2006 – commissioned work presented to the Belgium Consulate

2006 – commissioned work presented to the French consulate

2005 – attended by invitation, Le Salon des métiers d’Art, Capitol Theatre, Moncton, NB

2005– Exhibited with Les hookeuses de bor d’, lo …En Prenant Ma Marche…., City Hall,Moncton, NB

2005 – attended by invitation, Le festival des Artisans a l’oeuvre

2005 – hand dyed work featured at the Keilor House Museum

2000- juried into Fine Arts and Crafts salon, Sackville NB
1996 – began Hand Spinning as an apprentice to Betty Adams at the Dorchester Textile museum


A Rug Hookers Guide to the Yarniverse, author Judy Taylor
Hooked rug Portraits, author Anne-Marie Littenberg
Canada East This week "London-Wul is Winning Awards"

Boston Sunday Globe "A Fiber Artist's patterned Life in New Brunswick"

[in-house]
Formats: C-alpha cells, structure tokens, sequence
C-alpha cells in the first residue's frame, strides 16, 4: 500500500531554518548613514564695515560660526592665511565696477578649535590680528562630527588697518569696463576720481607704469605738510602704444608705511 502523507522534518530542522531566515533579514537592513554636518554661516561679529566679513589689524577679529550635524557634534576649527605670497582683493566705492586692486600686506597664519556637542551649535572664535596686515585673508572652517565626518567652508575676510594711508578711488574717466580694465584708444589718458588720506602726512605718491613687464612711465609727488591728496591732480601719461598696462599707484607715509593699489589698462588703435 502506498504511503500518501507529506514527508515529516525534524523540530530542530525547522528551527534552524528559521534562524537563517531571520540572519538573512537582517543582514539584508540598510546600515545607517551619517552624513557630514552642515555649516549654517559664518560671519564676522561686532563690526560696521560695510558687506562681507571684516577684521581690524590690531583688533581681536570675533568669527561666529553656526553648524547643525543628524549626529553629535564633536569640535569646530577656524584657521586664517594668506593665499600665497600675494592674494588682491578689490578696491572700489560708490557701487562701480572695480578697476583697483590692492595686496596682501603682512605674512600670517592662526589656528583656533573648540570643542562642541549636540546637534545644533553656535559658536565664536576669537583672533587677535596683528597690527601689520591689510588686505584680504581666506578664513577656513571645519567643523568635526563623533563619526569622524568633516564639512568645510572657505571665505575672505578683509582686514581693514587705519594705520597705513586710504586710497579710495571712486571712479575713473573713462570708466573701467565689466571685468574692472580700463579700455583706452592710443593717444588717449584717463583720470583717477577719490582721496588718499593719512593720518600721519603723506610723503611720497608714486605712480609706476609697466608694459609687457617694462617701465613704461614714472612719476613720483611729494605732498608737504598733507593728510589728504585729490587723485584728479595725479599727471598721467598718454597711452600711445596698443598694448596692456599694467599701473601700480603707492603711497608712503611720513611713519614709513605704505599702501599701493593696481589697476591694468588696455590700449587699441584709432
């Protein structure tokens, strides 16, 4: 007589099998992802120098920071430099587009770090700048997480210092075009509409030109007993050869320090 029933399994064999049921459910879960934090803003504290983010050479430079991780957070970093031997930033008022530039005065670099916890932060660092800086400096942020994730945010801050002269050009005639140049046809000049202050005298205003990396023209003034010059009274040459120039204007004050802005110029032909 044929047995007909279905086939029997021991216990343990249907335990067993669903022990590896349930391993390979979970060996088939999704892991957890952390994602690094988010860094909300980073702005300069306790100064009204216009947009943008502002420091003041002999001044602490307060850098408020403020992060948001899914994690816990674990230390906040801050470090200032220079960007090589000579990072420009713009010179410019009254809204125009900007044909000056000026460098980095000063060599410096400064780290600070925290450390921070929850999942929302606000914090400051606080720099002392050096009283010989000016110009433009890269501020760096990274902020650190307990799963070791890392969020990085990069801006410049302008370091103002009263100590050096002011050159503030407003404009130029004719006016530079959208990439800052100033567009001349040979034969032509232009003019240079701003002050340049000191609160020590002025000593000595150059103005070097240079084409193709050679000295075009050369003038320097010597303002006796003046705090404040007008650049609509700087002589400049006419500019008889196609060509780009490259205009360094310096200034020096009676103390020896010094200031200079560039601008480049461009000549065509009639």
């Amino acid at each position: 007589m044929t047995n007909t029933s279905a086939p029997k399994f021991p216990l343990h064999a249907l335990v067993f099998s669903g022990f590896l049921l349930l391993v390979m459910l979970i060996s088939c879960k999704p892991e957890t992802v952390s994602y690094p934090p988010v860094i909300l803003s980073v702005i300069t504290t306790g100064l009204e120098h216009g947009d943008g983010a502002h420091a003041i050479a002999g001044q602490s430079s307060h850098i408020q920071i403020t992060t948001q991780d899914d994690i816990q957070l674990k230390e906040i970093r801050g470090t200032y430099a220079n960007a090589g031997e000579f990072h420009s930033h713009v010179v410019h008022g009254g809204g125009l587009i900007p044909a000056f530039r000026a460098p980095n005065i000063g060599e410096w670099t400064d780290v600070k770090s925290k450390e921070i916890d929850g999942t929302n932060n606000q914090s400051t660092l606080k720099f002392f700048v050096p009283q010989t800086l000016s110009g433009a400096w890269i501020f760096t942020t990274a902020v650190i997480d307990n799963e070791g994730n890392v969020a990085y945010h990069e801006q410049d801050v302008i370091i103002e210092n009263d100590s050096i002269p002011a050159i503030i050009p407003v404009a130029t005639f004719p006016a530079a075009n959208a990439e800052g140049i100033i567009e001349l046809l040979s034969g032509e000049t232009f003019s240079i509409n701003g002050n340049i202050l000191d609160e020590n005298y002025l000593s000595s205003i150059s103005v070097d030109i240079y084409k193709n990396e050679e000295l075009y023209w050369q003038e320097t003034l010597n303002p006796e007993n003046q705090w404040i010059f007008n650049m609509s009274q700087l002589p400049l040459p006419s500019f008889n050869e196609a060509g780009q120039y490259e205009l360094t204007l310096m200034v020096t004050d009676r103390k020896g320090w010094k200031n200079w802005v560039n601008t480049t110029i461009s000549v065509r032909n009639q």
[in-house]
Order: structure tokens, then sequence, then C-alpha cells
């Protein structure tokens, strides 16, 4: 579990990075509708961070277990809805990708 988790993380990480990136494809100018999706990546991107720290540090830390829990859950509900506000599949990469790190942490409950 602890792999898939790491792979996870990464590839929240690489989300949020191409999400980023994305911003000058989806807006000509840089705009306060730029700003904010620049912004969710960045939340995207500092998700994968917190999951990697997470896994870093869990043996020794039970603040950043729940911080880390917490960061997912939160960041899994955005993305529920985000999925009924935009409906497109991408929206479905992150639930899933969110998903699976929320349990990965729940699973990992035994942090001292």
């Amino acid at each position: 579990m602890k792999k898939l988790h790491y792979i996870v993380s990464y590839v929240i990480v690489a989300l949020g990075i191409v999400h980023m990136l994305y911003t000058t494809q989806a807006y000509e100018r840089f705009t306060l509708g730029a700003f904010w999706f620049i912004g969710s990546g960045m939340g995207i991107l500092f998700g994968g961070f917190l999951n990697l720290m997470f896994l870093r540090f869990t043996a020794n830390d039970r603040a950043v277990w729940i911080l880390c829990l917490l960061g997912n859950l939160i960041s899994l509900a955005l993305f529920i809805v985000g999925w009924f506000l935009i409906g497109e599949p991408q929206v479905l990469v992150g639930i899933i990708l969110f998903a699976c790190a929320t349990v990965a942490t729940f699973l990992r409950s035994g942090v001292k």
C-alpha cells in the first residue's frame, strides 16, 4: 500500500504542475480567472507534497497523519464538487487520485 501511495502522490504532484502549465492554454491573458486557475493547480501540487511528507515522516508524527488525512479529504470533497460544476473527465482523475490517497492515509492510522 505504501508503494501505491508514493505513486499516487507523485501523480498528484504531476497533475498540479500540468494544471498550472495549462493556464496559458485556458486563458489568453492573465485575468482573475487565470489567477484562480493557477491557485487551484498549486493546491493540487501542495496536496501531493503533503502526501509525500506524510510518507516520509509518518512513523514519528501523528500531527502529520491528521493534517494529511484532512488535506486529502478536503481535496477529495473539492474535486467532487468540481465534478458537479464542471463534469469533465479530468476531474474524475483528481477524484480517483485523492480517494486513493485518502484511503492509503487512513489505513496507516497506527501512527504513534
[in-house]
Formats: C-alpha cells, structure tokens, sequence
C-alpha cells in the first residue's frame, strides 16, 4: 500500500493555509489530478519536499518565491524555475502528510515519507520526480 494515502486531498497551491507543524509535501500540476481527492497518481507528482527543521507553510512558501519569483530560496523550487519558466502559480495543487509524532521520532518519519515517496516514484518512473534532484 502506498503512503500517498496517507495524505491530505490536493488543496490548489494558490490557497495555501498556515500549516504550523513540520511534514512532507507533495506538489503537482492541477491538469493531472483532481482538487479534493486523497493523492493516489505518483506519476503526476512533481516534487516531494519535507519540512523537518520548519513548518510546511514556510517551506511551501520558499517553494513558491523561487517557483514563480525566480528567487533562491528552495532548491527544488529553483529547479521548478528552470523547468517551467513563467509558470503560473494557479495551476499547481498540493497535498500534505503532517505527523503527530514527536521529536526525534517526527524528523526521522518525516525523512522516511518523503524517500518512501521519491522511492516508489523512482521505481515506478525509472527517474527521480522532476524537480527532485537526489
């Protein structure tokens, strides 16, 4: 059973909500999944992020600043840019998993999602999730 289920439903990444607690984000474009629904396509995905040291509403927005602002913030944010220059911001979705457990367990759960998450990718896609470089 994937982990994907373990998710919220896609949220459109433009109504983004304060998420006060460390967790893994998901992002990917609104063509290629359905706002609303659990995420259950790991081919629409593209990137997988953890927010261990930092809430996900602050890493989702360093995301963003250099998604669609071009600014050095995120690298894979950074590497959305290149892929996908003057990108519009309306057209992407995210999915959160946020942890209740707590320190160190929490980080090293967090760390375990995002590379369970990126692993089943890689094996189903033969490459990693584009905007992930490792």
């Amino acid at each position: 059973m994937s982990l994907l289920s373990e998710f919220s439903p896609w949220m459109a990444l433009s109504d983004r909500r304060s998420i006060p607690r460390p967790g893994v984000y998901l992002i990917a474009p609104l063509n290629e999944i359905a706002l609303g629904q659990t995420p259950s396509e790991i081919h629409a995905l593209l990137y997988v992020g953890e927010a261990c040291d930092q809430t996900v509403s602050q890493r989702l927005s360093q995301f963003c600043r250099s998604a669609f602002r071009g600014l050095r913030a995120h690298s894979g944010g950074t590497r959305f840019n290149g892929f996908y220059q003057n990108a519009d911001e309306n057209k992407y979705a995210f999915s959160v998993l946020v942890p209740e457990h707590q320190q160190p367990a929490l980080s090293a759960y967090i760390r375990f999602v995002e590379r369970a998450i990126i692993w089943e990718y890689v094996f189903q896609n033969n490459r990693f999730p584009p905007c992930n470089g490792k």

National Post "Insiders Guide"
Moncton Times and Transcript "Nature Inspires at London-Wul Fibre Arts"
Fiber Arts Magazine "Angora paradise in Canada"
Progress Magazine “Creativity Issue”
The Moncton Times and Transcript, “National Award Winners”
The New Brunswick Telegraph Journal, “NB Firms Among National Award Winners”
Downhome Magazine “
The New Brunswick Telegraph Journal, “Back to the Future”
The Moncton Times and Transcript, “Museum puts New Spin on Time-Honoured Art”
The Globe and Mail National “Recognizing Canada’s Leaders in Tourism”
The Atlantic Co-Operator, “Faith and Angora”
West Coast Knitters News, shop feature
The Canadian Guild of Knitters, shop feature

The Moncton Times and Transcript, “Artisans Keep Tradition Alive”
The Dieppe Journal, Horticulture club visits London-Wul
L’Acadie Nouvelle, Economusee Opens

Rug Hooking Magazine, “ Heidi Wulfraat and Her London-Wul Farm”

The New Brunswick Telegraph Journal, “Fibre Farm Finds new Spinoff in Tourism”

The Moncton Times and Transcript, “Wool Business Spins Success”

CBC Radio, Custom Spun

The Atlantic Television Network , shop feature

The National Weather Network , farm feature

01 09 10